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Retro-Liveried Condor Boeing 767-300 to Undergo Freight Conversion in China

Retro-Liveried Condor Boeing 767-300 to Undergo Freight Conversion in China

Condor Airlines, a well-known German leisure carrier, has revealed plans to convert one of its Boeing 767-300 planes to a freighter in China. The unique aspect of this conversion lies in the retro livery that will adorn the aircraft, paying homage to its rich aviation history. The decision to carry out the conversion in China stems from the country’s expertise in aircraft modifications and its thriving air cargo industry.

Why does a certain airline have a weird paint job? Do they benefit from it in any way? explained.(Opens in a new browser tab)

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Condor Airlines, known for its long history in the aviation sector, has decided to convert one of its Boeing 767-300 passenger jets into a specialized freighter. This move is in response to rising demand for air cargo services, particularly in light of the worldwide e-commerce boom.

As per a tweet from Steve Giordano, the Condor Boeing 767-300ER, currently stored at Phoenix Goodyear Airport (GYR) in Arizona, United States (US), is scheduled to be ferried to Guangzhou, China for its freighter conversion.

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The retro-liveried Condor Boeing 767-300 freighter will join the airline’s increasing fleet upon completion of the conversion, enhancing its cargo operations and contributing to its overall growth strategy. The aircraft’s striking design, with its eye-catching retro livery, aims to draw see both on the ground and in the air, providing Condor with a unique branding opportunity and further boosting its presence in the freight sector.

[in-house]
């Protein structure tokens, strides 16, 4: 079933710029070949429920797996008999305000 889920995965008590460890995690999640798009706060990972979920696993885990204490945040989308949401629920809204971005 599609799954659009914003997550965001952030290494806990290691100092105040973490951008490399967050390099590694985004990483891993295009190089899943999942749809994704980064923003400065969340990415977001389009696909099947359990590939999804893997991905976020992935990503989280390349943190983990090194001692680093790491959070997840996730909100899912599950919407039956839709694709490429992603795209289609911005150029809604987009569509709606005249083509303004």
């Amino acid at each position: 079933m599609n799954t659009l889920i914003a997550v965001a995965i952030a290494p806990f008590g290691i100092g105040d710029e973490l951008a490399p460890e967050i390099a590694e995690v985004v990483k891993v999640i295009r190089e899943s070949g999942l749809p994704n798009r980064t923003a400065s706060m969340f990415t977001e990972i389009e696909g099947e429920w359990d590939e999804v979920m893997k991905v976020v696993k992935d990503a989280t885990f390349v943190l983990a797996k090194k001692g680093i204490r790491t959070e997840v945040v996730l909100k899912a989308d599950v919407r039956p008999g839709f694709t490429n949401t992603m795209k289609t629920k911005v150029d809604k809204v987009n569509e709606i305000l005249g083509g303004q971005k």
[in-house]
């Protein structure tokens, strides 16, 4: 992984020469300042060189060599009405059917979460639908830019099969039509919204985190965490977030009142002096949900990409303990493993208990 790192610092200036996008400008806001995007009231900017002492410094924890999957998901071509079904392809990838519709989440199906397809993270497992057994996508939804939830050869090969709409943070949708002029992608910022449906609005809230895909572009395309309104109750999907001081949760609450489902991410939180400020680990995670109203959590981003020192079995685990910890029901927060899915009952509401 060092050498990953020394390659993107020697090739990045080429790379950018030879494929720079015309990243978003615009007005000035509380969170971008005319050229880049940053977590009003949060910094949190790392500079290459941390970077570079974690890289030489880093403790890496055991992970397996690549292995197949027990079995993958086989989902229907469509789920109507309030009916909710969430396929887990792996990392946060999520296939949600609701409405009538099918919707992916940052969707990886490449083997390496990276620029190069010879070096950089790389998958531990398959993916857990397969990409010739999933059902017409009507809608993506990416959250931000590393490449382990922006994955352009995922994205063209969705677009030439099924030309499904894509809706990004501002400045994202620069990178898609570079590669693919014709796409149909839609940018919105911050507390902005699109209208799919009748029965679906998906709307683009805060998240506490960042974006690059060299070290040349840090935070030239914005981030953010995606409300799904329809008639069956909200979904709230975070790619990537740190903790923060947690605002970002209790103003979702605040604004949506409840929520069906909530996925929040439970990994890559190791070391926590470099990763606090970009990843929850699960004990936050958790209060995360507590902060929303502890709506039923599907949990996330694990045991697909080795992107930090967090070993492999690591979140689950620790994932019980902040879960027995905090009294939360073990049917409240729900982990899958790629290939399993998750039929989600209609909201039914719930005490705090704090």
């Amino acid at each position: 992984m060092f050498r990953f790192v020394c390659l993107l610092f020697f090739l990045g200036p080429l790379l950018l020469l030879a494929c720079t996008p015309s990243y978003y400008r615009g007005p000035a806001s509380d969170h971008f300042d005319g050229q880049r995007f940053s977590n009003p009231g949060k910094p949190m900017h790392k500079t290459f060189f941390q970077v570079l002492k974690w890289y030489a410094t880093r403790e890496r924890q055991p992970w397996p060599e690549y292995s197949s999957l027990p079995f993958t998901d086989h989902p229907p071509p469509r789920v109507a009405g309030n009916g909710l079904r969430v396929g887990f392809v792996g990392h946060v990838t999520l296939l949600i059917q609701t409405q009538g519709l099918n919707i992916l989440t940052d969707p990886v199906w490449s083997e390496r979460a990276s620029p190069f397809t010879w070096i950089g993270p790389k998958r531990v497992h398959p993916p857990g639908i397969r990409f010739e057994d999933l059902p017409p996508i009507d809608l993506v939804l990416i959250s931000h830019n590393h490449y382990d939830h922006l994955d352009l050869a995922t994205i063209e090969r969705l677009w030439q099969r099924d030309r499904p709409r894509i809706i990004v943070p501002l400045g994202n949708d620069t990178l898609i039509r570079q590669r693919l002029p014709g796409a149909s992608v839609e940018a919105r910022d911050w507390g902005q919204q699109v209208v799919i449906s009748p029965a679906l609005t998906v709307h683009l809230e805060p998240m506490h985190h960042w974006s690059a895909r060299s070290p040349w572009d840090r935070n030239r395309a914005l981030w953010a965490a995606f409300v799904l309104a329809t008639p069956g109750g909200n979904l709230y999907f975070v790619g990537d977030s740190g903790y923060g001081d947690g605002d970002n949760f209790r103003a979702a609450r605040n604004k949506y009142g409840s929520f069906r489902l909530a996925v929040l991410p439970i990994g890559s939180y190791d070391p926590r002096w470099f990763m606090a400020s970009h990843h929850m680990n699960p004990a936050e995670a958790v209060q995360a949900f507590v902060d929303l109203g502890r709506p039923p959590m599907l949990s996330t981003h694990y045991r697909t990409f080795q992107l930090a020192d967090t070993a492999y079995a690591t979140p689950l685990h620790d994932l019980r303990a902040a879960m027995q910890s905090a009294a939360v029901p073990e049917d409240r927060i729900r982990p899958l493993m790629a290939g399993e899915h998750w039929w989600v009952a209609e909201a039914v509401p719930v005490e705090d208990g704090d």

Germany’s Condor airline with a new brand identity(Opens in a new browser tab)

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Condor Airlines exhibits its versatility and creativity in reacting to the increasing needs of the aviation sector with this conversion project. Condor mixes the old and the new by reusing a well-known passenger aircraft and keeping its historical appeal through the vintage livery, paying honour to its heritage while embracing the future of air cargo service.

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